The days of having to find and trek to a craft butcher shop and pay a steep premium for a grassfed steak may be numbered. This spring, leaders from all sectors of the grassfed beef industry gathered at the Stone Barns Center for Food and Agriculture in New York for the release of a groundbreaking report titled “Back to Grass: The Market Potential for U.S. Grassfed Beef.”
Produced by sustainability-minded investment firms Bonterra Partners and SLM Partners in collaboration with Stone Barns, the report is the first deep dive into consumer demand for grassfed beef and the economics of its production. And the news is good: according to “Back to Grass,” despite major obstacles, there is serious potential to grow grassfed systems to a size that could compete with the grain-fed feedlot system that currently produces the vast majority of U.S. beef.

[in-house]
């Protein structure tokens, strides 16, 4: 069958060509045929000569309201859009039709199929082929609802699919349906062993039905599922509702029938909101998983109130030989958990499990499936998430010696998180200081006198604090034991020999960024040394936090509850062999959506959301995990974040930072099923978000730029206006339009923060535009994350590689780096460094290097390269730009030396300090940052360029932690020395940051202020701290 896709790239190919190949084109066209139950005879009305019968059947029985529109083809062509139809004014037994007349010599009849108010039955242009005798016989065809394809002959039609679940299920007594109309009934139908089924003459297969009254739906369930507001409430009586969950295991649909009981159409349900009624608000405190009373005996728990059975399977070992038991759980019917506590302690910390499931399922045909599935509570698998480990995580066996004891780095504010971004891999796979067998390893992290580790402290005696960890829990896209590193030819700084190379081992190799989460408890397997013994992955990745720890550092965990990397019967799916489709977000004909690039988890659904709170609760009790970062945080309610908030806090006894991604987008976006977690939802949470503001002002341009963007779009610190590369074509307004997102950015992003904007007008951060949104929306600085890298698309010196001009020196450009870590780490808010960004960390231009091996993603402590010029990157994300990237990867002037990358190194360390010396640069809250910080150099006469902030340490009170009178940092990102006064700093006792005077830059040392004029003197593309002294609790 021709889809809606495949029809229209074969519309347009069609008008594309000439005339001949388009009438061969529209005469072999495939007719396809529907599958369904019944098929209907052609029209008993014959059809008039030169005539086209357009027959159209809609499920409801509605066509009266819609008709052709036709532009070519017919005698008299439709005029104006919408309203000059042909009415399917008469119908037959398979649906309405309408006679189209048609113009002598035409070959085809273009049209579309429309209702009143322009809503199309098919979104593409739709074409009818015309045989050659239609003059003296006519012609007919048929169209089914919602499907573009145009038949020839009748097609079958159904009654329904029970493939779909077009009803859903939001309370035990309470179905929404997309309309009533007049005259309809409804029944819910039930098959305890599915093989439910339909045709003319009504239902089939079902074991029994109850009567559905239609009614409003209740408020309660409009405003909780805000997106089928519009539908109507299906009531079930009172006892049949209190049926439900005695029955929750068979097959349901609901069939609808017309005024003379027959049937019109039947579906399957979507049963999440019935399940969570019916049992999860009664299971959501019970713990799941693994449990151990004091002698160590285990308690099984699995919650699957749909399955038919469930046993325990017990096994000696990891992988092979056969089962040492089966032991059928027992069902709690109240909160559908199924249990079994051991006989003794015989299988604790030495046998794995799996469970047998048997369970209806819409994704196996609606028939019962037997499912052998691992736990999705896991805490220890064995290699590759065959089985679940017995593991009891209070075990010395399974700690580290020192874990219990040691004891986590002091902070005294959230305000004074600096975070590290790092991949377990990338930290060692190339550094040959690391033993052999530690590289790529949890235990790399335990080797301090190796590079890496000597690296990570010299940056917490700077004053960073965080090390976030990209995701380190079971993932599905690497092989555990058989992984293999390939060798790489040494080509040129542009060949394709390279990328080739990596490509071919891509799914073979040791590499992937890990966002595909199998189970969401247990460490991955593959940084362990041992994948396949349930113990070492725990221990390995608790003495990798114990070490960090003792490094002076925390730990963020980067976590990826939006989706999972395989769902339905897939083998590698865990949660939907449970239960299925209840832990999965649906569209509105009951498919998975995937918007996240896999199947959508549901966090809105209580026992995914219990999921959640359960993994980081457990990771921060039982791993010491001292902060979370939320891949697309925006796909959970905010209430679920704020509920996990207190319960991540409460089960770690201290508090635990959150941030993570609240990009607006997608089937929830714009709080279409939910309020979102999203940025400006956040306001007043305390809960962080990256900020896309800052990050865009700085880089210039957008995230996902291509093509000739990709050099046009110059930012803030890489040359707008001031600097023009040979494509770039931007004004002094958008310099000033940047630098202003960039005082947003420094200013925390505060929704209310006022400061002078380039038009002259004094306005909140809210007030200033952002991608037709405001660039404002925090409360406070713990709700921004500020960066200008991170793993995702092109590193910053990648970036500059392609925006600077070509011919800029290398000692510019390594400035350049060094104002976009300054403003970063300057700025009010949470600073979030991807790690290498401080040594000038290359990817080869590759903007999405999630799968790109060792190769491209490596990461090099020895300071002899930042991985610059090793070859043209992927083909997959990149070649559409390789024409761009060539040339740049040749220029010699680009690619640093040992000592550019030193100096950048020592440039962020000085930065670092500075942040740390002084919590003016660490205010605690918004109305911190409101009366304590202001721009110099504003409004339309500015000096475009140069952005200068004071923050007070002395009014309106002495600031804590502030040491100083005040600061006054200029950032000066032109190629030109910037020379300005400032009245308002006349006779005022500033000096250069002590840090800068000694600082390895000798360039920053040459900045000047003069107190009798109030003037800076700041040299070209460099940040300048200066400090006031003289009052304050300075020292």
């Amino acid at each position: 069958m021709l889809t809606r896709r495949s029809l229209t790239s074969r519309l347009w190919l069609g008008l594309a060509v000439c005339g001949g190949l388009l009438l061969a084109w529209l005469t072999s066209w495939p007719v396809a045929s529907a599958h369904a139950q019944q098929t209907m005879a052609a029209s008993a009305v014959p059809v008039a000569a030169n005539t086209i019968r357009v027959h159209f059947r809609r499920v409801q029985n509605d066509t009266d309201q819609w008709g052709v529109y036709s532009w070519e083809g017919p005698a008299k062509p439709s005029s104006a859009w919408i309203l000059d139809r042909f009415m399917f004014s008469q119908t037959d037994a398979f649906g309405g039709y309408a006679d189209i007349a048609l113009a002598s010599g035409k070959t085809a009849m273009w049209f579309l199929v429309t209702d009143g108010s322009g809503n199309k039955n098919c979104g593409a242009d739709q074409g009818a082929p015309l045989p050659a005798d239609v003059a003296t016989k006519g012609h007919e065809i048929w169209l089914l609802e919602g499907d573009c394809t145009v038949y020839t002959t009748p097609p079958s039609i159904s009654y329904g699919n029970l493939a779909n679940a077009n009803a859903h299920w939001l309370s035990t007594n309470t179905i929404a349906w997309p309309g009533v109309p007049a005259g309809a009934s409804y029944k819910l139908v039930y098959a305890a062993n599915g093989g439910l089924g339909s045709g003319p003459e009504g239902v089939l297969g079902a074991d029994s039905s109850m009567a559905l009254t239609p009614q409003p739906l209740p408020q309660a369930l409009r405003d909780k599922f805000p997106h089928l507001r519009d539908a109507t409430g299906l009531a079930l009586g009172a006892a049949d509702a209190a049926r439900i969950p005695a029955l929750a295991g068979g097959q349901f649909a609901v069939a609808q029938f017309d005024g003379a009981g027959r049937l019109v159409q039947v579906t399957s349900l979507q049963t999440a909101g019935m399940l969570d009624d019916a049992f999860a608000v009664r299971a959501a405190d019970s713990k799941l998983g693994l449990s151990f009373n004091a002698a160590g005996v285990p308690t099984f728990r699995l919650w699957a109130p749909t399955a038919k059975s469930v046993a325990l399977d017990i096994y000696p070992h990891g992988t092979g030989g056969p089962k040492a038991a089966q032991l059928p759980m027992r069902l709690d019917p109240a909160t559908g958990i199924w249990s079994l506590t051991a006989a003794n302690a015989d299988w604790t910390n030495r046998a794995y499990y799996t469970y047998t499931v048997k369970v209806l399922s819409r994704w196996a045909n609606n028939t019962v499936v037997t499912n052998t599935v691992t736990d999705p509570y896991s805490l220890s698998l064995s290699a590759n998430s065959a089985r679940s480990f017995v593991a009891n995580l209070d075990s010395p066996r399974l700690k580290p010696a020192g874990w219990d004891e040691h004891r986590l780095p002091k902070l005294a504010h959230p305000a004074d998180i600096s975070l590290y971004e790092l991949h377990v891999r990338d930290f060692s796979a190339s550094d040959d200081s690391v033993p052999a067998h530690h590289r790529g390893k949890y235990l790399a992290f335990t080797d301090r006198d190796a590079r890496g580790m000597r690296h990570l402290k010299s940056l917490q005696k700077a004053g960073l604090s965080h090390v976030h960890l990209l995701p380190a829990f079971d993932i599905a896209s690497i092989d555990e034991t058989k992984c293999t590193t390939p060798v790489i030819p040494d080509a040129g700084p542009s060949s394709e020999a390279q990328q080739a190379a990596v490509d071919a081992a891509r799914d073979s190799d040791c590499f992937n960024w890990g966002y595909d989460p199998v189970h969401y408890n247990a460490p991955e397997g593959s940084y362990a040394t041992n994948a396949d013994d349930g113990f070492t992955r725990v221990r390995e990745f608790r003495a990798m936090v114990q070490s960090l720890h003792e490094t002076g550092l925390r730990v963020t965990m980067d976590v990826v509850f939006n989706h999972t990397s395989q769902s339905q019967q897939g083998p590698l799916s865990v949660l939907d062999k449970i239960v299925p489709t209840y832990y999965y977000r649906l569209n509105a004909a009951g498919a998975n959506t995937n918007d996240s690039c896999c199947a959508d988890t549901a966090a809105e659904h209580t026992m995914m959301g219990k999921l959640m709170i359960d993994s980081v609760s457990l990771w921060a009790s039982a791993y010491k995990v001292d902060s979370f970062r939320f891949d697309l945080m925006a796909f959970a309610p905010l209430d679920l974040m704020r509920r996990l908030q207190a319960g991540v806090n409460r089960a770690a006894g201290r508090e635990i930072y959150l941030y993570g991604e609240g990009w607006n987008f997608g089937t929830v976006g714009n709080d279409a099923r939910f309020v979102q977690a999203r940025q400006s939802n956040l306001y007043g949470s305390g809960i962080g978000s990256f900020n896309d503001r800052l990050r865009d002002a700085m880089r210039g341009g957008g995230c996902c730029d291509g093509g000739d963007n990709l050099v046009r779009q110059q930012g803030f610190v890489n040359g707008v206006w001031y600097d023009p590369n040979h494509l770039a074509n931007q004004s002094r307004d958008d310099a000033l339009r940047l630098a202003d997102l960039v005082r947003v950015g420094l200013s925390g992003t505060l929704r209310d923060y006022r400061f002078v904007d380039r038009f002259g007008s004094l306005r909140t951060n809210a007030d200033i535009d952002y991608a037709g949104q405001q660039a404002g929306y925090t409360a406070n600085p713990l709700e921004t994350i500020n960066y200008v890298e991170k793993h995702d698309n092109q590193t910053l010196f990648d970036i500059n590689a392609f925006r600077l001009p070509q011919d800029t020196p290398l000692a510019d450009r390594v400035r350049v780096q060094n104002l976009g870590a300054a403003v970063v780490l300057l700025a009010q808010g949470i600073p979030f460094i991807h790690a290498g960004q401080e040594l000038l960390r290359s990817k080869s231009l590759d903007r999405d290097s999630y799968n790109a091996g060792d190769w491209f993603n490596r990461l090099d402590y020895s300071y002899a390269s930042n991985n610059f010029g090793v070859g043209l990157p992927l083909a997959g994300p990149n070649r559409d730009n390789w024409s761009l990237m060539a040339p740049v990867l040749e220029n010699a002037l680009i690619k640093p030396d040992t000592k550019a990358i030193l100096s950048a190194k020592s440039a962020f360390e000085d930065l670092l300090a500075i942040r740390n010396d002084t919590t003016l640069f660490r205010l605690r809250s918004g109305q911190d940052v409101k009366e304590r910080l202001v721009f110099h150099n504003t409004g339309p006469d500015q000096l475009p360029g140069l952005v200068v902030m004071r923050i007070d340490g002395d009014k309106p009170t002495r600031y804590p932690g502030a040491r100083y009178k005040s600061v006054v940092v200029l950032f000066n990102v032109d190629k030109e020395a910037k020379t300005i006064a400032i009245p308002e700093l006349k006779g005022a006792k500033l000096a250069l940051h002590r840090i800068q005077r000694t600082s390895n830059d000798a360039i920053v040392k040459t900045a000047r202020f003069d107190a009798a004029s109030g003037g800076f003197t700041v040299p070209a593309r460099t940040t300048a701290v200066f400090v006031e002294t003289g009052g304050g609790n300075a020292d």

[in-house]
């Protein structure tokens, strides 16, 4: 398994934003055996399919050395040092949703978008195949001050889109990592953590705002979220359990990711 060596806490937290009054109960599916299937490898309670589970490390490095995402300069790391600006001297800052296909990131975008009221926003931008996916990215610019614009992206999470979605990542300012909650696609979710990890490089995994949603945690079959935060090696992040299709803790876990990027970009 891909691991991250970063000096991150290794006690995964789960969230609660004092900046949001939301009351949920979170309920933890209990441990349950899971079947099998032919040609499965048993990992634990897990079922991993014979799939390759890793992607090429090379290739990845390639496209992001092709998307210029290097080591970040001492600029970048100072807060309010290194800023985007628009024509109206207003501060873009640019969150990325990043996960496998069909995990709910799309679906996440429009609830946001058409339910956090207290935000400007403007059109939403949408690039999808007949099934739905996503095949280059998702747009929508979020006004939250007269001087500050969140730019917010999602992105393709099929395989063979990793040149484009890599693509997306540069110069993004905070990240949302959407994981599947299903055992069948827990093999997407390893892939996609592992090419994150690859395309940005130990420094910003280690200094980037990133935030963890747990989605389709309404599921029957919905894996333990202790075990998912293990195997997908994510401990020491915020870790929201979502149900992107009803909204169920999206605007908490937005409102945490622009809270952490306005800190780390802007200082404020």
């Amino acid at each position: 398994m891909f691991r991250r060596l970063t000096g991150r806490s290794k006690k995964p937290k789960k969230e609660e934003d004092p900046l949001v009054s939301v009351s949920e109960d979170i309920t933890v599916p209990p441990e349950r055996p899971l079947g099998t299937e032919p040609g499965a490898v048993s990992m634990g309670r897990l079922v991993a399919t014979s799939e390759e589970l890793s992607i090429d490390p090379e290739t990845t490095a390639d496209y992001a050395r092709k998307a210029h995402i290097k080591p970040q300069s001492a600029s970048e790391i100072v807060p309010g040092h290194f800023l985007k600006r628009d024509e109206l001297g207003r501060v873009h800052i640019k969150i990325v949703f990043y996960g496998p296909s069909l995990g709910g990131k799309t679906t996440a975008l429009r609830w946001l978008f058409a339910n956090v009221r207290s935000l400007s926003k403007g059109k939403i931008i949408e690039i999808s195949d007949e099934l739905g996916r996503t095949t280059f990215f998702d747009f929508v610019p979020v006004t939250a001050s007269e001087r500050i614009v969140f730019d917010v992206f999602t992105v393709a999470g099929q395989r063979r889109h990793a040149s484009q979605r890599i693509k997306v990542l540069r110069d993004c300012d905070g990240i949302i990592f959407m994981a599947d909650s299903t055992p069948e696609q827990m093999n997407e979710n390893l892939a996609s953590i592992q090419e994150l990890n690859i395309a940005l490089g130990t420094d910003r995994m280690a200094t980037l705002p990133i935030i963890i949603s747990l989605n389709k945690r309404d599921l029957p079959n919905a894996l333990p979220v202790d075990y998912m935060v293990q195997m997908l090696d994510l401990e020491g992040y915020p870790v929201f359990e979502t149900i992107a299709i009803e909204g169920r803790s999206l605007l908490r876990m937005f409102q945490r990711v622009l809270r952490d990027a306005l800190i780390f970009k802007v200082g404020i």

While the production of meat under the feedlot system causes major environmental issues, including methane emissions, intensive resource use, and soil and water pollution, regenerative grassfed systems have been shown to restore soil health and sequester carbon, while prioritizing animal welfare and producing meat that’s better for human health.
But big questions remain: Can production challenges be met while maintaining the integrity of the regenerative approach and of the term grassfed? Can the industry effectively educate consumers on what labels really mean? And can grassfed proponents convince people that grassfed beef is not overwhelmingly lean and dry, as commonly believed, when produced properly?
Skyrocketing Demand Amidst Misinformation
In some ways, consumers are actually leading the charge, according to the report, as overall demand has shifted toward natural and organic foods produced with greater concern for health, animal welfare, and sustainability.